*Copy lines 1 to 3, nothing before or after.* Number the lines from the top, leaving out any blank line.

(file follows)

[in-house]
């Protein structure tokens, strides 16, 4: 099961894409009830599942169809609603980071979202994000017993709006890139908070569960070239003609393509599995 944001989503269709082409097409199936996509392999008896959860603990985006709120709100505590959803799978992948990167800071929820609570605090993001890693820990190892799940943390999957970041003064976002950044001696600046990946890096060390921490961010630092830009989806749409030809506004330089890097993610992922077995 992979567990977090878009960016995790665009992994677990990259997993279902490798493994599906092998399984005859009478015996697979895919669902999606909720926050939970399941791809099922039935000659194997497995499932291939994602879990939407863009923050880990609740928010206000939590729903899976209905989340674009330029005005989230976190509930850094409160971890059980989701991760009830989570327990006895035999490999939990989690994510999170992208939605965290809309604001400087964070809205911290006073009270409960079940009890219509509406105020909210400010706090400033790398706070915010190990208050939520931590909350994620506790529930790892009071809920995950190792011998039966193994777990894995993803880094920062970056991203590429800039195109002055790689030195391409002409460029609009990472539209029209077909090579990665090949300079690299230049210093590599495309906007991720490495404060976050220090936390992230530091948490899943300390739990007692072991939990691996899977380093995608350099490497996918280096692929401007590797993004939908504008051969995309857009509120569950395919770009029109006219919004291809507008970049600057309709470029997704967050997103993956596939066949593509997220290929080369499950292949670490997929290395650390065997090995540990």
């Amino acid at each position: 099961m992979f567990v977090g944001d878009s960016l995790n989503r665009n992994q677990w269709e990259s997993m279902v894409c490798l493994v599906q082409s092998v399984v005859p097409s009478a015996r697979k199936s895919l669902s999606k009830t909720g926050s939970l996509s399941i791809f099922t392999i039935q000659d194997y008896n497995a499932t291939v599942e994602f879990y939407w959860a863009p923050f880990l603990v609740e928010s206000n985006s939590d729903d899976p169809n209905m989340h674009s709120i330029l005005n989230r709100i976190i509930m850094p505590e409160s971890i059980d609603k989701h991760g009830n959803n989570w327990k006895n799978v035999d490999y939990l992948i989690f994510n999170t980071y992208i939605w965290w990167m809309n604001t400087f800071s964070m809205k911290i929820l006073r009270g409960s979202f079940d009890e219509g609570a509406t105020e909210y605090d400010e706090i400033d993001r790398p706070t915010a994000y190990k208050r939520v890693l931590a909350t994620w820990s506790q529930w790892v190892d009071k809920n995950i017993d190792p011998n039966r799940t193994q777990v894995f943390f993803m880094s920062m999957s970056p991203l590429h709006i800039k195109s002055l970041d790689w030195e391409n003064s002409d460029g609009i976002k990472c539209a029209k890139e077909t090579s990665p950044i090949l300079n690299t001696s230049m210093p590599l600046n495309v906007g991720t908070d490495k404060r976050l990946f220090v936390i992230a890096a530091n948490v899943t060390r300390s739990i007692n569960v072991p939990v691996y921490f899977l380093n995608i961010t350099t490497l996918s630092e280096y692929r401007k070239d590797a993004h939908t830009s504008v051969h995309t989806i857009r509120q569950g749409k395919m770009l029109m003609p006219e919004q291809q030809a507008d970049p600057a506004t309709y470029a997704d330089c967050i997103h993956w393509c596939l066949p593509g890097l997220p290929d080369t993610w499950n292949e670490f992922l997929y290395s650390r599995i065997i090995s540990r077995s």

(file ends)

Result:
[in-house]
């Protein structure tokens, strides 16, 4: 099961894409009830599942169809609603980071979202994000017993709006890139908070569960070239003609393509599995 944001989503269709082409097409199936996509392999008896959860603990985006709120709100505590959803799978992948990167800071929820609570605090993001890693820990190892799940943390999957970041003064976002950044001696600046990946890096060390921490961010630092830009989806749409030809506004330089890097993610992922077995 992979567990977090878009960016995790665009992994677990990259997993279902490798493994599906092998399984005859009478015996697979895919669902999606909720926050939970399941791809099922039935000659194997497995499932291939994602879990939407863009923050880990609740928010206000939590729903899976209905989340674009330029005005989230976190509930850094409160971890059980989701991760009830989570327990006895035999490999939990989690994510999170992208939605965290809309604001400087964070809205911290006073009270409960079940009890219509509406105020909210400010706090400033790398706070915010190990208050939520931590909350994620506790529930790892009071809920995950190792011998039966193994777990894995993803880094920062970056991203590429800039195109002055790689030195391409002409460029609009990472539209029209077909090579990665090949300079690299230049210093590599495309906007991720490495404060976050220090936390992230530091948490899943300390739990007692072991939990691996899977380093995608350099490497996918280096692929401007590797993004939908504008051969995309857009509120569950395919770009029109006219919004291809507008970049600057309709470029997704967050997103993956596939066949593509997220290929080369499950292949670490997929290395650390065997090995540990």
């Amino acid at each position: 099961m992979f567990v977090g944001d878009s960016l995790n989503r665009n992994q677990w269709e990259s997993m279902v894409c490798l493994v599906q082409s092998v399984v005859p097409s009478a015996r697979k199936s895919l669902s999606k009830t909720g926050s939970l996509s399941i791809f099922t392999i039935q000659d194997y008896n497995a499932t291939v599942e994602f879990y939407w959860a863009p923050f880990l603990v609740e928010s206000n985006s939590d729903d899976p169809n209905m989340h674009s709120i330029l005005n989230r709100i976190i509930m850094p505590e409160s971890i059980d609603k989701h991760g009830n959803n989570w327990k006895n799978v035999d490999y939990l992948i989690f994510n999170t980071y992208i939605w965290w990167m809309n604001t400087f800071s964070m809205k911290i929820l006073r009270g409960s979202f079940d009890e219509g609570a509406t105020e909210y605090d400010e706090i400033d993001r790398p706070t915010a994000y190990k208050r939520v890693l931590a909350t994620w820990s506790q529930w790892v190892d009071k809920n995950i017993d190792p011998n039966r799940t193994q777990v894995f943390f993803m880094s920062m999957s970056p991203l590429h709006i800039k195109s002055l970041d790689w030195e391409n003064s002409d460029g609009i976002k990472c539209a029209k890139e077909t090579s990665p950044i090949l300079n690299t001696s230049m210093p590599l600046n495309v906007g991720t908070d490495k404060r976050l990946f220090v936390i992230a890096a530091n948490v899943t060390r300390s739990i007692n569960v072991p939990v691996y921490f899977l380093n995608i961010t350099t490497l996918s630092e280096y692929r401007k070239d590797a993004h939908t830009s504008v051969h995309t989806i857009r509120q569950g749409k395919m770009l029109m003609p006219e919004q291809q030809a507008d970049p600057a506004t309709y470029a997704d330089c967050i997103h993956w393509c596939l066949p593509g890097l997220p290929d080369t993610w499950n292949e670490f992922l997929y290395s650390r599995i065997i090995s540990r077995s």